For all its high-energy hedonism featuring handsome half-clad bodies, “This Ain’t No Disco,” the rock opera at the Atlantic Theater set in the New York City club scene of the 1970s, doesn’t elicit desire or delight or nostalgia so much as it does confusion.
The confusion starts with the title, which is a line taken from a 1979 Talking Heads song entitled “Life During Wartime,” about a post-apocalyptic landscape, that includes the verse:
This ain’t no party, this ain’t no disco,
This ain’t no fooling around
This ain’t no Mudd Club, or C. B. G. B.,
I ain’t got time for that now
But “This Ain’t No Disco” mostly takes place in a disco, the notorious Studio 54, and one of its characters is named Steve Rubell, after the actual co-owner of Studio 54 (portrayed as a fun-loving, coke-snorting sleaze by Theo Stockman.) A few scenes are set in the downtown Mudd Club, where the Mudd Clubbers sing “we party all night long.”So life for the characters in this sing-through musical IS a disco; it IS a party; they DO fool around; and that’s what they mostly spend their time doing – even while they dream of stardom.
It’s also confusing that “This Ain’t No Disco” doesn’t look or sound much like the 70s Studio 54 scene: Jason Sherwood’s set resembles a mash up between “Dear Evan Hansen” and “The Deuce” (the HBO series about the porno trade) more than the Bianca-on-a-white-horse heyday. The score by Stephen Trask and Peter Yanowitz is hard-charging and often melodic, but it isn’t convincing as disco music, if that’s what it’s supposed to be. (For a reality check, there’s “Summer” on Broadway, featuring the kind of disco hits that denizens of Studio 54 would be dancing to in 1979) This probably shouldn’t surprise anybody, since it’s curious that anything about that celebrity discotheque would even interest “This Ain’t No Disco” co-writer Trask, who is best known for “Hedwig and the Angry Inch.”
While that punk rock musical, which eventually became a hit on Broadway, subverted the standard A Star is Born story, “This Ain’t No Disco” gives us a couple of clichéd versions of it (which are, initially, difficult to sort out.)
Peter Laprade portrays Chad, whom we meet as a shirtless Studio 54 busboy, wearing only tiny shorts and Converse high tops. His father kicked him out when Chad came out; he was a hustler for a while, before he met Steve Rubell, who hired him. A pushy publicist named Binky (Chilina Kennedy, late of “Beautiful”) sees him at the club and makes it her mission to turn him into a star artist, with disastrous results.
Meanwhile, Samantha Marie Ware portrays Sammy, a 22 year old black punk/poet from Queens, who was raped as a teenager by her stepfather, and is raising a five-year-old, Charlie (Antonio Watson) on her own. A character known only as The Artist (Will Connolly), an obvious stand-in for Andy Warhol, likes the hat Sammy is wearingoutside the club, and decides to become her mentor and make her into a star singer, with temporarily disastrous results.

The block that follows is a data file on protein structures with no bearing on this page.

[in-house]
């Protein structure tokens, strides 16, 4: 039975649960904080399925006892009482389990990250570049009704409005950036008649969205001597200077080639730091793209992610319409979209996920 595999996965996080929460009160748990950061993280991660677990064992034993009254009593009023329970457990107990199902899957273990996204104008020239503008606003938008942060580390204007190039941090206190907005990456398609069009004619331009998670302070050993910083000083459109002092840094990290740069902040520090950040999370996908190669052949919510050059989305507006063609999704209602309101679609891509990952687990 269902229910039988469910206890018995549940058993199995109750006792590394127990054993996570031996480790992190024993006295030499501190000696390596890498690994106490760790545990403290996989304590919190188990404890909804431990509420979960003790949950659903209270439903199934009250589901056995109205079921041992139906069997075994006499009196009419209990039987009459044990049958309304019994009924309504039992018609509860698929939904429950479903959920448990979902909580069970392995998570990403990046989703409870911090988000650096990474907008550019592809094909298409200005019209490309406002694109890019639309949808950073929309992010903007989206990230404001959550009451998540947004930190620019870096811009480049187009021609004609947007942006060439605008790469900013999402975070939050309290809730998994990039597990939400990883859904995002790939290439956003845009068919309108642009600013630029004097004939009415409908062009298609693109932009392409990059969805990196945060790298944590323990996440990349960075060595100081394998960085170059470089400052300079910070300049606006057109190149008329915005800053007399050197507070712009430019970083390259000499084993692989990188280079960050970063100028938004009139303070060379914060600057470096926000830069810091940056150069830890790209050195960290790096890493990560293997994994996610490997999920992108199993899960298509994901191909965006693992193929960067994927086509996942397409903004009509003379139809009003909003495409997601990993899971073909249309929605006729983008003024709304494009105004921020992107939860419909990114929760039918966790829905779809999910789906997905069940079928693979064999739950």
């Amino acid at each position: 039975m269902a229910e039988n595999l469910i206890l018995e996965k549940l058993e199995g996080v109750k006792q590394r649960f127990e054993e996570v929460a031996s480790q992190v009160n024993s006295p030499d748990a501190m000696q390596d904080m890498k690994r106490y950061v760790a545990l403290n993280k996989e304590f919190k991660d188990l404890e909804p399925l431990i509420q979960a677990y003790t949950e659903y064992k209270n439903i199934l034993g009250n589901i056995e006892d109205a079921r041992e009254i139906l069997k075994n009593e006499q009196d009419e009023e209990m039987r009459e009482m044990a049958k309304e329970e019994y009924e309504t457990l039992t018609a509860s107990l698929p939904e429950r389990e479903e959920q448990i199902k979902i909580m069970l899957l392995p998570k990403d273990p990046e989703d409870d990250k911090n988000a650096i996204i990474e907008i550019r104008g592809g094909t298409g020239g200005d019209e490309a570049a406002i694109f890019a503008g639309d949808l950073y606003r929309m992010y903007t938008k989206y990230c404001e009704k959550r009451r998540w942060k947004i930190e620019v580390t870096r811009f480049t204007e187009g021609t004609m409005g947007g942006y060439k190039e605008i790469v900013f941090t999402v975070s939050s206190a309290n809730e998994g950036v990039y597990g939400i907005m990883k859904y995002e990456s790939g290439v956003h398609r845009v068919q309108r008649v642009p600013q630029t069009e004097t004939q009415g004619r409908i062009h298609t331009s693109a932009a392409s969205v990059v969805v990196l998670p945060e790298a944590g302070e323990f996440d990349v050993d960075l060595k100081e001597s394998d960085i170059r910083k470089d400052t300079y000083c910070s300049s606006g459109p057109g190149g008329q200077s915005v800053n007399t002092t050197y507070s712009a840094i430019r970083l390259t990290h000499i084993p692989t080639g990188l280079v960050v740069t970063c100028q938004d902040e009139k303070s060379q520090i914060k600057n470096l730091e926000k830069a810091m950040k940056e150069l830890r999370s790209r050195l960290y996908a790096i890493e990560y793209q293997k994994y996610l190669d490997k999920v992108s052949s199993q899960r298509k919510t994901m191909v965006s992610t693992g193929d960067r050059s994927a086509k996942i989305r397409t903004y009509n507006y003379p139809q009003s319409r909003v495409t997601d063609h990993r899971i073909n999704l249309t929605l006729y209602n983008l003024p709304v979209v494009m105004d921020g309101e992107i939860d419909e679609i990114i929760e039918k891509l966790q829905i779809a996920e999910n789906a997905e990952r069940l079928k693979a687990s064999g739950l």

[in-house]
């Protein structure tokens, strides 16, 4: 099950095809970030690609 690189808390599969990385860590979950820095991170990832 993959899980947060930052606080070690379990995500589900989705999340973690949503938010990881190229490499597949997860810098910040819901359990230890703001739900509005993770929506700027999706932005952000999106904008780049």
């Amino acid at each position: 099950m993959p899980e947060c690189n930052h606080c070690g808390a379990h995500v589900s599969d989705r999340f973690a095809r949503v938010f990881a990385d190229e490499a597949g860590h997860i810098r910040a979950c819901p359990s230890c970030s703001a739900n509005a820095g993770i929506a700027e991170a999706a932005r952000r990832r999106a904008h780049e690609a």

Sammy and Chad run into one another and realize, they went to high school together! They become fast friends.
Finally Landa and Meesh (Lulu Fall and Krystina Alabado) are a lesbian couple who work in the coat room at Studio 54 Landa at one point tells Meesh “Can you call me Landon from now on? I think I’m a guy.” Meesh says sure. They both aspire to be star sculptors, but without disastrous results. Indeed, they serve as a rock for their friends Chad and Sammy.
Our four Everyman/woman protagonists learn what really matters in life (although one does become a “superstar”) as the Studio 54 era comes to an end.
All these performers are clearly talented – although the ones playing the caricatures (Rubell, Warhol, Binky) are more fun than the earnest strivers with whom we’re supposed to identify.
Co-writer Yanowitz portrayed the drummer in Hedwig, and was the original drummer of the band The Wallflowers. Their collaborator on the book, Rick Elice, wrote the book for “Jersey Boys” and for “The Cher Show,” which is set to open on Broadway in December. The show’s director ,Darko Trenjak, won the Tony for A Gentleman’s Guide to Love and Murder. That such experienced gentlemen would take on Studio 54, which has been the subject of several books and a flop 20-year-old movie starring Ryan Philippe, might be the most confusing aspect of all.
This Ain’t No Disco
Music and lyrics by Stephen Trask and Peter Yanowitz; Book by Stephen Trask, Peter Yanowitz and Rick Elice; Directed by Darko Tresnjak. Set design by Jason Sherwood, costume design by Sarah Laux, lighting design by Ben Stanton, sound design by Emily Lazar, projection design by Aaron Rhyne
Cast: Krystina Alabado, Will Connolly, Eddie Cooper, Tony D’Alelio, Lulu Fall, Hannah Florence, Antwayn Hopper, Chilina Kennedy, Peter LaPrade, John-Michael Lyles, Krystal Mackie, Trevor McQueen, Nicole Medoro, Ian Paget, Theo Stockman, Samantha Marie Ware and Antonio Watson
Running time: 2 hours and 15 minutes, including one “brief” intermission
“This Ain’t No Disco” is scheduled to turn through August 12, 2018.